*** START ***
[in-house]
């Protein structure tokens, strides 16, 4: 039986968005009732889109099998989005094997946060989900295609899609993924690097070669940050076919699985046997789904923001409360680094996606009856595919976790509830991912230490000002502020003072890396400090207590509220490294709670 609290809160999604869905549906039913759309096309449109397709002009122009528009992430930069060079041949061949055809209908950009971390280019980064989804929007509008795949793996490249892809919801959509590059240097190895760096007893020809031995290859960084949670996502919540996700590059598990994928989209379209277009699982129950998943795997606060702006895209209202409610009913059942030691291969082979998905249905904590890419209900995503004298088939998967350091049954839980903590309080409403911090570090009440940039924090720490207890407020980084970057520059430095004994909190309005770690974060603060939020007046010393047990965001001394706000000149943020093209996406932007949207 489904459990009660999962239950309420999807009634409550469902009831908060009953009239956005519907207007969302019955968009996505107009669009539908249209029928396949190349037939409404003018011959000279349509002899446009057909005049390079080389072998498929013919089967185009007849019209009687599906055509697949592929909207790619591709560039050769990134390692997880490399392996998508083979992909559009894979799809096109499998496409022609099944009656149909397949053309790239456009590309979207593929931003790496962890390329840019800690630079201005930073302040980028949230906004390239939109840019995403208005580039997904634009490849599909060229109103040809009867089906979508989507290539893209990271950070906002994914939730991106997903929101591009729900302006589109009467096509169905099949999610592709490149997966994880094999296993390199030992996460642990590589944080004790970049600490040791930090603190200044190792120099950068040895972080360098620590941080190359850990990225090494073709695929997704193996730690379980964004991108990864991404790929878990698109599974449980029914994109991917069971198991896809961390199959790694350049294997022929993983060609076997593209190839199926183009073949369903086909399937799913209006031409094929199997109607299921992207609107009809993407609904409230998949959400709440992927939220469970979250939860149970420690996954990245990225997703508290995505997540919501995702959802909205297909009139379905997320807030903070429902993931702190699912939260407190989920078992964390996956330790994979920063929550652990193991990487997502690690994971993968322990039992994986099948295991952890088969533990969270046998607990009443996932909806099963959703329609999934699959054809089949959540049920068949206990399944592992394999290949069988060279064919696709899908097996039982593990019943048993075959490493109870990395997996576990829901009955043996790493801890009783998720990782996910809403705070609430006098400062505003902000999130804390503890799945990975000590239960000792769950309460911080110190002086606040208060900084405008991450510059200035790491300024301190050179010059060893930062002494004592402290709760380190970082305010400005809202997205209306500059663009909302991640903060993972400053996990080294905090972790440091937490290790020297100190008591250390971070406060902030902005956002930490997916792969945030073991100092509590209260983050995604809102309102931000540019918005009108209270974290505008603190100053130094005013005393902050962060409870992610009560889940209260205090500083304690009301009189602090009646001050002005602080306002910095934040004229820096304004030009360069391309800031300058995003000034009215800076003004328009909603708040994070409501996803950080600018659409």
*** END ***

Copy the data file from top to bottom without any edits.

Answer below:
[in-house]
């Protein structure tokens, strides 16, 4: 039986968005009732889109099998989005094997946060989900295609899609993924690097070669940050076919699985046997789904923001409360680094996606009856595919976790509830991912230490000002502020003072890396400090207590509220490294709670 609290809160999604869905549906039913759309096309449109397709002009122009528009992430930069060079041949061949055809209908950009971390280019980064989804929007509008795949793996490249892809919801959509590059240097190895760096007893020809031995290859960084949670996502919540996700590059598990994928989209379209277009699982129950998943795997606060702006895209209202409610009913059942030691291969082979998905249905904590890419209900995503004298088939998967350091049954839980903590309080409403911090570090009440940039924090720490207890407020980084970057520059430095004994909190309005770690974060603060939020007046010393047990965001001394706000000149943020093209996406932007949207 489904459990009660999962239950309420999807009634409550469902009831908060009953009239956005519907207007969302019955968009996505107009669009539908249209029928396949190349037939409404003018011959000279349509002899446009057909005049390079080389072998498929013919089967185009007849019209009687599906055509697949592929909207790619591709560039050769990134390692997880490399392996998508083979992909559009894979799809096109499998496409022609099944009656149909397949053309790239456009590309979207593929931003790496962890390329840019800690630079201005930073302040980028949230906004390239939109840019995403208005580039997904634009490849599909060229109103040809009867089906979508989507290539893209990271950070906002994914939730991106997903929101591009729900302006589109009467096509169905099949999610592709490149997966994880094999296993390199030992996460642990590589944080004790970049600490040791930090603190200044190792120099950068040895972080360098620590941080190359850990990225090494073709695929997704193996730690379980964004991108990864991404790929878990698109599974449980029914994109991917069971198991896809961390199959790694350049294997022929993983060609076997593209190839199926183009073949369903086909399937799913209006031409094929199997109607299921992207609107009809993407609904409230998949959400709440992927939220469970979250939860149970420690996954990245990225997703508290995505997540919501995702959802909205297909009139379905997320807030903070429902993931702190699912939260407190989920078992964390996956330790994979920063929550652990193991990487997502690690994971993968322990039992994986099948295991952890088969533990969270046998607990009443996932909806099963959703329609999934699959054809089949959540049920068949206990399944592992394999290949069988060279064919696709899908097996039982593990019943048993075959490493109870990395997996576990829901009955043996790493801890009783998720990782996910809403705070609430006098400062505003902000999130804390503890799945990975000590239960000792769950309460911080110190002086606040208060900084405008991450510059200035790491300024301190050179010059060893930062002494004592402290709760380190970082305010400005809202997205209306500059663009909302991640903060993972400053996990080294905090972790440091937490290790020297100190008591250390971070406060902030902005956002930490997916792969945030073991100092509590209260983050995604809102309102931000540019918005009108209270974290505008603190100053130094005013005393902050962060409870992610009560889940209260205090500083304690009301009189602090009646001050002005602080306002910095934040004229820096304004030009360069391309800031300058995003000034009215800076003004328009909603708040994070409501996803950080600018659409």